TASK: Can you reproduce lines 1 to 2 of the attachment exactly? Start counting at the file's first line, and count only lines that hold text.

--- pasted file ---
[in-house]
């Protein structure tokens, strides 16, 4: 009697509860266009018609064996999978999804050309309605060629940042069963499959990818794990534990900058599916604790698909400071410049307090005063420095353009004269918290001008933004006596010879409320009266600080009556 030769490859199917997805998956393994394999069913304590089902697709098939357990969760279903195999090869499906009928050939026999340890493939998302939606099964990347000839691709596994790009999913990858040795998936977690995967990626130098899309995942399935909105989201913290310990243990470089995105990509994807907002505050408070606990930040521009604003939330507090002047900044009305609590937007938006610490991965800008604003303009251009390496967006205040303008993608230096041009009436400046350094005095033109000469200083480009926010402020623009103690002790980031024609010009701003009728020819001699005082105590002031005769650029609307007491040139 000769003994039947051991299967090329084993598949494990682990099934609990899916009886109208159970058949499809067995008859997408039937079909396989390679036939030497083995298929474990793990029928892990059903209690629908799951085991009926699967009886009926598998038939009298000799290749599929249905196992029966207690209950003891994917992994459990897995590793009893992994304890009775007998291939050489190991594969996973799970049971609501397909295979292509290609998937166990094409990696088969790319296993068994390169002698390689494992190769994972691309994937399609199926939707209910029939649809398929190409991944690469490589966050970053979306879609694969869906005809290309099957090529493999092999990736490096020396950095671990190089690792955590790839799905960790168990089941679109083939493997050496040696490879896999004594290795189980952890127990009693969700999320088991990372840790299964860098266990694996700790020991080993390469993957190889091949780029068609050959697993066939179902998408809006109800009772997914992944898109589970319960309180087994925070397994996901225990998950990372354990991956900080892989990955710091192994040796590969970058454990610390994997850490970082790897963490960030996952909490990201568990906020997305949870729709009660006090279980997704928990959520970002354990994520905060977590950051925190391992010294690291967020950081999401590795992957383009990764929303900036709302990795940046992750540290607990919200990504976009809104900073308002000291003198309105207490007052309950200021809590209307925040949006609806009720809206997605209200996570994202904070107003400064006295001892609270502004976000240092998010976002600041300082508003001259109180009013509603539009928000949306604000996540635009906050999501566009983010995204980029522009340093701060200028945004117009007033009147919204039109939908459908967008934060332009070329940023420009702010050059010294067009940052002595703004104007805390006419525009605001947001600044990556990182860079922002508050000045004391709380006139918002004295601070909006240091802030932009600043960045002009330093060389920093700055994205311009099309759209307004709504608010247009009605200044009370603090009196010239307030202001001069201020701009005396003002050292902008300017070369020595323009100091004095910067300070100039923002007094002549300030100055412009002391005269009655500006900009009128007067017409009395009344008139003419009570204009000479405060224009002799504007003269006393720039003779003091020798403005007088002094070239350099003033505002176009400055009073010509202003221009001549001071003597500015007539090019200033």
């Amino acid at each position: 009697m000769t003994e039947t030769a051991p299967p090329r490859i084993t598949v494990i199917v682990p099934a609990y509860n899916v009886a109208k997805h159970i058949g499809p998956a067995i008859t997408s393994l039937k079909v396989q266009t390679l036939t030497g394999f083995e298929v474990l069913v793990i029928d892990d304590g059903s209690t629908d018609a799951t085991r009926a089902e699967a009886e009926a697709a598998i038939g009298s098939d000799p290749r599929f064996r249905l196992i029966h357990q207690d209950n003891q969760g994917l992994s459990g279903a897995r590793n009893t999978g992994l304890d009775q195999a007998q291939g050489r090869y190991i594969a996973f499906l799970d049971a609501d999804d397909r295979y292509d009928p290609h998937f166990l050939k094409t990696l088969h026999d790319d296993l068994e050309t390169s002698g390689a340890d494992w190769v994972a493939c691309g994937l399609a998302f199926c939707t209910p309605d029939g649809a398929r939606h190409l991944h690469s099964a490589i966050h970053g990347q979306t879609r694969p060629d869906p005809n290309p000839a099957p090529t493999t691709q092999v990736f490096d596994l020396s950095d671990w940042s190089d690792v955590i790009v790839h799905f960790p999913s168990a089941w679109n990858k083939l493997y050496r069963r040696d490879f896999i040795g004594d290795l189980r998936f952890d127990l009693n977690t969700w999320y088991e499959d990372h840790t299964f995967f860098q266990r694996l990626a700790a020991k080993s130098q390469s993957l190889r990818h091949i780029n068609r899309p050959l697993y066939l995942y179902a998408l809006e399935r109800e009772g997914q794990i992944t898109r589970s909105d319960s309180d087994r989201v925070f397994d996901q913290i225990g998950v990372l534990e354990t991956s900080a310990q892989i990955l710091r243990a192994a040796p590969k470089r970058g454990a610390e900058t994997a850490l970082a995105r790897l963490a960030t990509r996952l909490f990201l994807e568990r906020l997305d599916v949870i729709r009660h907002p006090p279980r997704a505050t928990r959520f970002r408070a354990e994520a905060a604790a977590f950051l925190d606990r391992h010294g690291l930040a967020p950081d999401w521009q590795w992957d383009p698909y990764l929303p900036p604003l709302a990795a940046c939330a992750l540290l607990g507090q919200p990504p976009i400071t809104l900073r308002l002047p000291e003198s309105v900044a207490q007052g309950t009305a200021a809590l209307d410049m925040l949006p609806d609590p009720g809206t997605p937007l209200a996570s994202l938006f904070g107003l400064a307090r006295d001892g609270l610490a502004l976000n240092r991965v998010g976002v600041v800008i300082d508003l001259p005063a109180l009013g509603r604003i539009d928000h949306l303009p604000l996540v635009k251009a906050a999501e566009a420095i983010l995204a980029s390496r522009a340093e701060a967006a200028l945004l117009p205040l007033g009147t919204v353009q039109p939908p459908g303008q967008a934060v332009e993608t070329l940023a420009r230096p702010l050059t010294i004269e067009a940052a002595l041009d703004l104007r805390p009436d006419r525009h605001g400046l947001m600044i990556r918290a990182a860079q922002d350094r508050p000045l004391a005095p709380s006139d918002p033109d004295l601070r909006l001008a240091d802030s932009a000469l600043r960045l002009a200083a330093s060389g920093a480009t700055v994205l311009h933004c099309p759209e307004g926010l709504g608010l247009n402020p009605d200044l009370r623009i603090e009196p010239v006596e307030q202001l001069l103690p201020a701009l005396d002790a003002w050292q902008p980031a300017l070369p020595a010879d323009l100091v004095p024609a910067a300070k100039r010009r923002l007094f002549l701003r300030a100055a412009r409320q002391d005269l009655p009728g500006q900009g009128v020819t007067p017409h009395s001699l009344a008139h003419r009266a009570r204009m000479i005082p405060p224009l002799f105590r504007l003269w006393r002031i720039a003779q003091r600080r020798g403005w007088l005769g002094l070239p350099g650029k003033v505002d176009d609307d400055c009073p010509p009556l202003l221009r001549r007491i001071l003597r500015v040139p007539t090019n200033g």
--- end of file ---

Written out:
[in-house]
């Protein structure tokens, strides 16, 4: 009697509860266009018609064996999978999804050309309605060629940042069963499959990818794990534990900058599916604790698909400071410049307090005063420095353009004269918290001008933004006596010879409320009266600080009556 030769490859199917997805998956393994394999069913304590089902697709098939357990969760279903195999090869499906009928050939026999340890493939998302939606099964990347000839691709596994790009999913990858040795998936977690995967990626130098899309995942399935909105989201913290310990243990470089995105990509994807907002505050408070606990930040521009604003939330507090002047900044009305609590937007938006610490991965800008604003303009251009390496967006205040303008993608230096041009009436400046350094005095033109000469200083480009926010402020623009103690002790980031024609010009701003009728020819001699005082105590002031005769650029609307007491040139 000769003994039947051991299967090329084993598949494990682990099934609990899916009886109208159970058949499809067995008859997408039937079909396989390679036939030497083995298929474990793990029928892990059903209690629908799951085991009926699967009886009926598998038939009298000799290749599929249905196992029966207690209950003891994917992994459990897995590793009893992994304890009775007998291939050489190991594969996973799970049971609501397909295979292509290609998937166990094409990696088969790319296993068994390169002698390689494992190769994972691309994937399609199926939707209910029939649809398929190409991944690469490589966050970053979306879609694969869906005809290309099957090529493999092999990736490096020396950095671990190089690792955590790839799905960790168990089941679109083939493997050496040696490879896999004594290795189980952890127990009693969700999320088991990372840790299964860098266990694996700790020991080993390469993957190889091949780029068609050959697993066939179902998408809006109800009772997914992944898109589970319960309180087994925070397994996901225990998950990372354990991956900080892989990955710091192994040796590969970058454990610390994997850490970082790897963490960030996952909490990201568990906020997305949870729709009660006090279980997704928990959520970002354990994520905060977590950051925190391992010294690291967020950081999401590795992957383009990764929303900036709302990795940046992750540290607990919200990504976009809104900073308002000291003198309105207490007052309950200021809590209307925040949006609806009720809206997605209200996570994202904070107003400064006295001892609270502004976000240092998010976002600041300082508003001259109180009013509603539009928000949306604000996540635009906050999501566009983010995204980029522009340093701060200028945004117009007033009147919204039109939908459908967008934060332009070329940023420009702010050059010294067009940052002595703004104007805390006419525009605001947001600044990556990182860079922002508050000045004391709380006139918002004295601070909006240091802030932009600043960045002009330093060389920093700055994205311009099309759209307004709504608010247009009605200044009370603090009196010239307030202001001069201020701009005396003002050292902008300017070369020595323009100091004095910067300070100039923002007094002549300030100055412009002391005269009655500006900009009128007067017409009395009344008139003419009570204009000479405060224009002799504007003269006393720039003779003091020798403005007088002094070239350099003033505002176009400055009073010509202003221009001549001071003597500015007539090019200033």